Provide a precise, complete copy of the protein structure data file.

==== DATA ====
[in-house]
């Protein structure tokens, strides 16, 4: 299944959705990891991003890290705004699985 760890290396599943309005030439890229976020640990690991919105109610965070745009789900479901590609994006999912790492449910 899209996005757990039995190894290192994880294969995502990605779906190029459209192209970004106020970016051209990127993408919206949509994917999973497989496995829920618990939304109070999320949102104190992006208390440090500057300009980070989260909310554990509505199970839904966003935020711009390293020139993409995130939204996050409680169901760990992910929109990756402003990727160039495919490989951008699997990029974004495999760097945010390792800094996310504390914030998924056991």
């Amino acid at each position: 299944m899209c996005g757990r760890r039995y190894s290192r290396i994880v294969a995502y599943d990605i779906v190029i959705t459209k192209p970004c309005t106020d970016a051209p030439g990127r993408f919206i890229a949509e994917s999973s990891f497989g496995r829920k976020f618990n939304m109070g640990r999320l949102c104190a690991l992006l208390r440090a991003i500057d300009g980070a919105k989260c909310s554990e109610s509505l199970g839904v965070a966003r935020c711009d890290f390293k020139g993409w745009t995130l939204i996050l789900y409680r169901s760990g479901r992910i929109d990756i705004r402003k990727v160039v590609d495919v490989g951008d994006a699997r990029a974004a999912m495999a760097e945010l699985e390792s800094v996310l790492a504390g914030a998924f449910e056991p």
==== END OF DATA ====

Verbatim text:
[in-house]
């Protein structure tokens, strides 16, 4: 299944959705990891991003890290705004699985 760890290396599943309005030439890229976020640990690991919105109610965070745009789900479901590609994006999912790492449910 899209996005757990039995190894290192994880294969995502990605779906190029459209192209970004106020970016051209990127993408919206949509994917999973497989496995829920618990939304109070999320949102104190992006208390440090500057300009980070989260909310554990509505199970839904966003935020711009390293020139993409995130939204996050409680169901760990992910929109990756402003990727160039495919490989951008699997990029974004495999760097945010390792800094996310504390914030998924056991």
């Amino acid at each position: 299944m899209c996005g757990r760890r039995y190894s290192r290396i994880v294969a995502y599943d990605i779906v190029i959705t459209k192209p970004c309005t106020d970016a051209p030439g990127r993408f919206i890229a949509e994917s999973s990891f497989g496995r829920k976020f618990n939304m109070g640990r999320l949102c104190a690991l992006l208390r440090a991003i500057d300009g980070a919105k989260c909310s554990e109610s509505l199970g839904v965070a966003r935020c711009d890290f390293k020139g993409w745009t995130l939204i996050l789900y409680r169901s760990g479901r992910i929109d990756i705004r402003k990727v160039v590609d495919v490989g951008d994006a699997r990029a974004a999912m495999a760097e945010l699985e390792s800094v996310l790492a504390g914030a998924f449910e056991p």